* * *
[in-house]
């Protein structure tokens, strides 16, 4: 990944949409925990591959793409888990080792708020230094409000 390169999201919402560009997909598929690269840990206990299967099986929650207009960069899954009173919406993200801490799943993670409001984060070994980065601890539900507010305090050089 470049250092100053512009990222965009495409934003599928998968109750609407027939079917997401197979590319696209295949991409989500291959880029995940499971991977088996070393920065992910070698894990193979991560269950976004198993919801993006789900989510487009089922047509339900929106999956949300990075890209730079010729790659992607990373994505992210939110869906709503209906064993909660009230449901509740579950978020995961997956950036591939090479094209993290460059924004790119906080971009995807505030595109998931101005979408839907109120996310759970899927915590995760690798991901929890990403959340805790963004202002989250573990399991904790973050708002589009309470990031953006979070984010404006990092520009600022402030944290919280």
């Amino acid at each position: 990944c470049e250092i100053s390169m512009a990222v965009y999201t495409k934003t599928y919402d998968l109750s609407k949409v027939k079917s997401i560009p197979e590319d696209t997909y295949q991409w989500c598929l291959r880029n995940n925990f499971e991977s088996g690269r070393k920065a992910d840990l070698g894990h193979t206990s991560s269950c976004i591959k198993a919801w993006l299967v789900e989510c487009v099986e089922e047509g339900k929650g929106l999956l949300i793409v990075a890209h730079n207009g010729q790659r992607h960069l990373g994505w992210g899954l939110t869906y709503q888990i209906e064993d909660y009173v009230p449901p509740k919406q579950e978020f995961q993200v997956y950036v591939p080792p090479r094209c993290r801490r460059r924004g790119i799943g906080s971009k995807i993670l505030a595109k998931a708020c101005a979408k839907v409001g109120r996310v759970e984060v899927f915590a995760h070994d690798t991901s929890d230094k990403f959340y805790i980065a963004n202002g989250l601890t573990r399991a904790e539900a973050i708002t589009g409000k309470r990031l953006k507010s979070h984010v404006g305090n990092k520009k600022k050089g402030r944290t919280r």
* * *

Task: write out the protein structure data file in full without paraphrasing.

[in-house]
């Protein structure tokens, strides 16, 4: 990944949409925990591959793409888990080792708020230094409000 390169999201919402560009997909598929690269840990206990299967099986929650207009960069899954009173919406993200801490799943993670409001984060070994980065601890539900507010305090050089 470049250092100053512009990222965009495409934003599928998968109750609407027939079917997401197979590319696209295949991409989500291959880029995940499971991977088996070393920065992910070698894990193979991560269950976004198993919801993006789900989510487009089922047509339900929106999956949300990075890209730079010729790659992607990373994505992210939110869906709503209906064993909660009230449901509740579950978020995961997956950036591939090479094209993290460059924004790119906080971009995807505030595109998931101005979408839907109120996310759970899927915590995760690798991901929890990403959340805790963004202002989250573990399991904790973050708002589009309470990031953006979070984010404006990092520009600022402030944290919280």
């Amino acid at each position: 990944c470049e250092i100053s390169m512009a990222v965009y999201t495409k934003t599928y919402d998968l109750s609407k949409v027939k079917s997401i560009p197979e590319d696209t997909y295949q991409w989500c598929l291959r880029n995940n925990f499971e991977s088996g690269r070393k920065a992910d840990l070698g894990h193979t206990s991560s269950c976004i591959k198993a919801w993006l299967v789900e989510c487009v099986e089922e047509g339900k929650g929106l999956l949300i793409v990075a890209h730079n207009g010729q790659r992607h960069l990373g994505w992210g899954l939110t869906y709503q888990i209906e064993d909660y009173v009230p449901p509740k919406q579950e978020f995961q993200v997956y950036v591939p080792p090479r094209c993290r801490r460059r924004g790119i799943g906080s971009k995807i993670l505030a595109k998931a708020c101005a979408k839907v409001g109120r996310v759970e984060v899927f915590a995760h070994d690798t991901s929890d230094k990403f959340y805790i980065a963004n202002g989250l601890t573990r399991a904790e539900a973050i708002t589009g409000k309470r990031l953006k507010s979070h984010v404006g305090n990092k520009k600022k050089g402030r944290t919280r």